By Leia Michele Toovey- Exclusive to Copper Investing News
Nickel-Copper-PGE deposits are a class of deposits that, as the name suggests, contain nickel, copper and platinum group elements. These deposits are generally broken into two broad categories, one category hosts nickel and the platinum group elements, the other category hosts primarily nickel and copper. We will focus on the nickel-copper sulfide deposits as they are the class of interest when it comes to copper deposits.
In nickel-copper sulfide deposits, nickel is the main economic commodity; however, these deposits also host significant amounts of copper, which is extracted as either a by-product or co-product. In addition, the deposit may also host other valuable by-products including cobalt, platinum group elements and silver. Among Ni-Cu deposits, Ni grades are typically between 0.7 and 3 percent, and Cu grades are between 0.2 and 2 percent. Ore tonnages of individual deposits range from a few hundred thousand to a few tens of millions.
These deposits are formed from upper-mantle magmas that contain small amounts of nickel, copper, PGE and most commonly, minor amounts of sulfide minerals. As these magmas ascend through the earth’s crust they cool. If the source magma contains enough sulfide minerals, or if sulfide is added from the country rock, a separate sulfide liquid forms as droplets dispersed throughout the magma. Because the partition coefficients of nickel, copper and PGE, as well as iron, favor sulfide liquid over silicate liquid, these elements preferentially transfer into the sulfide droplets from the surrounding magma. On further cooling, the sulfide liquid crystallizes to form the ore deposits that contain these metals.
Nickel-copper sulfide deposits can be broken down into further subtypes. In Sudbury, Ontario, the only known representative of the sub-type meteorite impact can be observed. In Rift and Continental Flood Basalt-Associated Subtype, the magmas that form the Ni-Cu deposits are the products of the magmatism that accompanies intra-crustal rifting events. An example of this sub-type is the Noril’sk-Talnakh in Russia. This deposit contains and impressive amount of mineral- 12.6 MT of nickel.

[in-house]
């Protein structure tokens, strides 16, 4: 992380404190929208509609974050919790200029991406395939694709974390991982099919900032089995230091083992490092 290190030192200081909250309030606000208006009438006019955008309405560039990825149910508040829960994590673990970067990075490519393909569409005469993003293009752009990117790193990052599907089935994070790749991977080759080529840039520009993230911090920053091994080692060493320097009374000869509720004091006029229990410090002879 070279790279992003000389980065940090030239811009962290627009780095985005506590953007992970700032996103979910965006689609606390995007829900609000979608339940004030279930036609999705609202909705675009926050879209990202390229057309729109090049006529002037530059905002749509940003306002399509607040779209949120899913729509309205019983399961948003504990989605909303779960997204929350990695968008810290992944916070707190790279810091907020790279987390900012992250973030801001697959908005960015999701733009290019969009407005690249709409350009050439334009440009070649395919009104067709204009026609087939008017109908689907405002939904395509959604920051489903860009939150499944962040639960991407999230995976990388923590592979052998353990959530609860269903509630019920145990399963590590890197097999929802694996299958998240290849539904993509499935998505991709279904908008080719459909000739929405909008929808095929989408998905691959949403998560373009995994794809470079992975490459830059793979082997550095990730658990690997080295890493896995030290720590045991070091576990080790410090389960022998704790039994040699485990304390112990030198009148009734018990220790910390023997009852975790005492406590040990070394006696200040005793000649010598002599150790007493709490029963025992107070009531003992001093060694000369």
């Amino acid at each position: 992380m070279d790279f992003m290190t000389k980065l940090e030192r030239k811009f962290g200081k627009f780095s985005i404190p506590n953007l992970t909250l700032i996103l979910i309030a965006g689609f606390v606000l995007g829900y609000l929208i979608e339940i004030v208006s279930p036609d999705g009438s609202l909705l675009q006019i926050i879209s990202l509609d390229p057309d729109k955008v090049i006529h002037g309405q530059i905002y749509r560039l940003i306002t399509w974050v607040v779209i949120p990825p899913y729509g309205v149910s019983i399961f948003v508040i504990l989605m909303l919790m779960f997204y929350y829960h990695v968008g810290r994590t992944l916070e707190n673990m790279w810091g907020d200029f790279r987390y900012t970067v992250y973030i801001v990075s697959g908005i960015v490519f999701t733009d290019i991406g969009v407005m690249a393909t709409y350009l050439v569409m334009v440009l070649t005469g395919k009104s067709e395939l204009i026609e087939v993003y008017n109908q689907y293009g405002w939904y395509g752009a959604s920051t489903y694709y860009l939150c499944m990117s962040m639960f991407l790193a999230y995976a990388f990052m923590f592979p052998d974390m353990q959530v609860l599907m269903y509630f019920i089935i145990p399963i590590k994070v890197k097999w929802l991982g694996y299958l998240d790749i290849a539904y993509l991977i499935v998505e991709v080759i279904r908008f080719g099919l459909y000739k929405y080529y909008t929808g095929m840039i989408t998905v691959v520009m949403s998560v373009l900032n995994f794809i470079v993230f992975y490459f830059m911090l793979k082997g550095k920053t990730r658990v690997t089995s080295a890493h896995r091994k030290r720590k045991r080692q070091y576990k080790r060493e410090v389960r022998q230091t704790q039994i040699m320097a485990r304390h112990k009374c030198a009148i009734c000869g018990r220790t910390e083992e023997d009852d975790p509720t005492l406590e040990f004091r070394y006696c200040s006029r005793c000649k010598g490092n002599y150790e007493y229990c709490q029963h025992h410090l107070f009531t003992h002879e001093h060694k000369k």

The Komatiitic Volcanic Flow and Sill-Associated Subtype occurs for the most part in two different settings. One setting is as komatiitic volcanic flows and sills found mostly in Neoarchean greenstone belts. The second setting is as Paleoproterozoic komatiitic sills associated with rifting at cratonic margins.
These deposits have significant economic value. Nickel-copper sulfide deposits are the source for most of the world’s nickel, and magmatic platinum group metal deposits. Sometimes these deposits are found as single bodies; however, they can also be found in clusters and even large belts spanning hundreds of kilometers. In the case of large groups of deposits, they are called districts. In total there are 142 Ni-Cu-PGE deposits and districts in the world for which grade and ore tonnage data have been reported that contain more than 100,000 tonnes of resources and/or production. Among the global deposits/districts there are 51 Ni-Cu deposits/districts and 5 PGE deposits/districts with greater than 10 million metric tonnes (MT), and 13 Ni-Cu deposits/districts and 2 PGE deposits/districts with greater than 100 Mt.
World Class Ni-Cu sulfide deposits
Two giant Ni-Cu districts stand out above all the rest in the world: Sudbury, Ontario, and Noril’sk-Talnakh, Russia, with ore tonnages of 1645 and 1903 Mt, respectively Other major Ni-Cu districts include the Thompson, Voisey’s Bay, and Raglan districts in Canada; the Jinchuan, China; Kambalda, Australia; and Pechenga, Russia. Sudbury and Noril’sk-Talnakh are the only districts that contain in excess of 10 million tons of contained nickel. The other important districts tend to have Ni contents of about 1 to 6 million tonnes.
Miners and explorers with interests in Nickel-Copper-PGE
Magma Metals Ltd. (ASX:MMW)
IMX Resources NL (ASX:IXR)
Majescor Resource Inc. (TSXV:MJX)
MMC Norilsk Nickel (LON:MNOD)
| Updated December 2015
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